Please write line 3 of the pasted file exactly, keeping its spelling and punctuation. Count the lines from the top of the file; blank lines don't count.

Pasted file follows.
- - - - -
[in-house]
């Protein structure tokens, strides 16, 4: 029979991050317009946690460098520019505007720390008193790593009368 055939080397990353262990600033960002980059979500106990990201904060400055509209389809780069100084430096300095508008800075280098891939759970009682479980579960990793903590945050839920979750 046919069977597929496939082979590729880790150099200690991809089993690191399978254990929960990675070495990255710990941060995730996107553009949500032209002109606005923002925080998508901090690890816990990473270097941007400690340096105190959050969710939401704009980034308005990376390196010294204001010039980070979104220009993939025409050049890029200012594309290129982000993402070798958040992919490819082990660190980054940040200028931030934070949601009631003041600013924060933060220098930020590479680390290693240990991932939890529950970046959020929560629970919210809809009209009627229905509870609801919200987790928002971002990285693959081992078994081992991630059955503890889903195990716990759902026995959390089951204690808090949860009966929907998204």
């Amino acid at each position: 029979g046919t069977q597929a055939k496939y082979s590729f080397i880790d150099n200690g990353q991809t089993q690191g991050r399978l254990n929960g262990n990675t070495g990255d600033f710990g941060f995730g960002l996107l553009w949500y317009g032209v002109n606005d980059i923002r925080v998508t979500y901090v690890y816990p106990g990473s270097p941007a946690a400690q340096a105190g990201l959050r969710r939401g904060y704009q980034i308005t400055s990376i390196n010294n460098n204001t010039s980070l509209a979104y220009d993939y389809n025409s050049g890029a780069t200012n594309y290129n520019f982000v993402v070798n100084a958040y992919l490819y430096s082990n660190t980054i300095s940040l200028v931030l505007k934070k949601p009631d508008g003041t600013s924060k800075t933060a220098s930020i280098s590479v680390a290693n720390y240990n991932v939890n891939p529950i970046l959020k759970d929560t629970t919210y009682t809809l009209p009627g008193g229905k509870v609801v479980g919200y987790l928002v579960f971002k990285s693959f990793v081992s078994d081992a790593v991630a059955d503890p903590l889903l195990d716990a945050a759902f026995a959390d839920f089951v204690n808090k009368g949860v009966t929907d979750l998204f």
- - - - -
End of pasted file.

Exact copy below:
């Amino acid at each position: 029979g046919t069977q597929a055939k496939y082979s590729f080397i880790d150099n200690g990353q991809t089993q690191g991050r399978l254990n929960g262990n990675t070495g990255d600033f710990g941060f995730g960002l996107l553009w949500y317009g032209v002109n606005d980059i923002r925080v998508t979500y901090v690890y816990p106990g990473s270097p941007a946690a400690q340096a105190g990201l959050r969710r939401g904060y704009q980034i308005t400055s990376i390196n010294n460098n204001t010039s980070l509209a979104y220009d993939y389809n025409s050049g890029a780069t200012n594309y290129n520019f982000v993402v070798n100084a958040y992919l490819y430096s082990n660190t980054i300095s940040l200028v931030l505007k934070k949601p009631d508008g003041t600013s924060k800075t933060a220098s930020i280098s590479v680390a290693n720390y240990n991932v939890n891939p529950i970046l959020k759970d929560t629970t919210y009682t809809l009209p009627g008193g229905k509870v609801v479980g919200y987790l928002v579960f971002k990285s693959f990793v081992s078994d081992a790593v991630a059955d503890p903590l889903l195990d716990a945050a759902f026995a959390d839920f089951v204690n808090k009368g949860v009966t929907d979750l998204f």